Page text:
The Importance of Backing Up Your Network

Posted on August 28, 2014

Over the past few years, considerable attention has been given to the preservation of data within corporations and enterprises alike. Most companies, at this juncture, have on premise storage solutions, off-site/cloud, or perhaps a hybrid.

What I find fascinating is that many of these same companies do not back up the one element that gets them to that data, and that is the internet/network. What is even more astounding is the relative little cost to create a backup network.

The large majority of companies are running VOIP over Ethernet or PRI in enterprise environments as well as corporate.
Some companies will run VOIP over cable, particularly in small/remote/home office settings.

Most “next-generation” Firewalls or “unified threat management” devices contain features that allow not just the ability to fail-over from one circuit (the primary) to a secondary circuit, but many can often load-balance. This provides additional benefits to a company for bandwidth maximization.

To begin with, let’s look at the ways to back up a network:

1. If your company has an Ethernet Circuit for internet (10mbps-100mbps, etc….) from one provider, you could order a cable modem from the local cable company for less than $400/month on average. As a matter of fact (using Atlanta as an example), one of the local cable companies will provide a 100/7mbps cable modem for $180/month.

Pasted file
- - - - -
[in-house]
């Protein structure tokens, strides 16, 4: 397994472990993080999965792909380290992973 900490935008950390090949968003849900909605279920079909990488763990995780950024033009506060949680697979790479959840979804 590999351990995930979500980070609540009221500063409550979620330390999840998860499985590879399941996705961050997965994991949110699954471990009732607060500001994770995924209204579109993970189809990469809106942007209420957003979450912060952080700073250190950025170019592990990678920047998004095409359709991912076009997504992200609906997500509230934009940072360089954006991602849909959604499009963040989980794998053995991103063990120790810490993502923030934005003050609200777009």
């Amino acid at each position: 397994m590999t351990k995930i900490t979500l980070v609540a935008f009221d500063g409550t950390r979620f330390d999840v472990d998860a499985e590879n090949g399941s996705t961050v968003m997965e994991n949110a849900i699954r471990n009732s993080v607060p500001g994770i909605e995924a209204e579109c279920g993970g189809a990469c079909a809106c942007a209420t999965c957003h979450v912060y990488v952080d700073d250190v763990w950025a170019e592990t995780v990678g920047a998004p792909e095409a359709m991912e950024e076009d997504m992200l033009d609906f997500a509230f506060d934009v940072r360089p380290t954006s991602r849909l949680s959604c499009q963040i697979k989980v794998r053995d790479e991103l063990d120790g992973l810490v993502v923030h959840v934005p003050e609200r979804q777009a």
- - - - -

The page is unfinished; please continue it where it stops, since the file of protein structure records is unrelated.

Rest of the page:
As long as your firewall could provide the automatic failover and load-balancing, you could gain the additional bandwidth from the secondary connection as well as the benefits of redundancy.

2. If your company is smaller and uses a cable modem as the primary circuit, back up options include DSL (even if it being phased out over the next several years) and 3G/4G wireless solutions. Both are very inexpensive, typically less than $100/month.

A smaller company may think that they cannot afford the type of equipment to do both failover and load balancing, but this is often a false belief. I have set several clients up with low-cost firewall solutions such as Fortinet’s Wifi 60D* which provides both features as well as the standard advanced features offered by security manufacturers.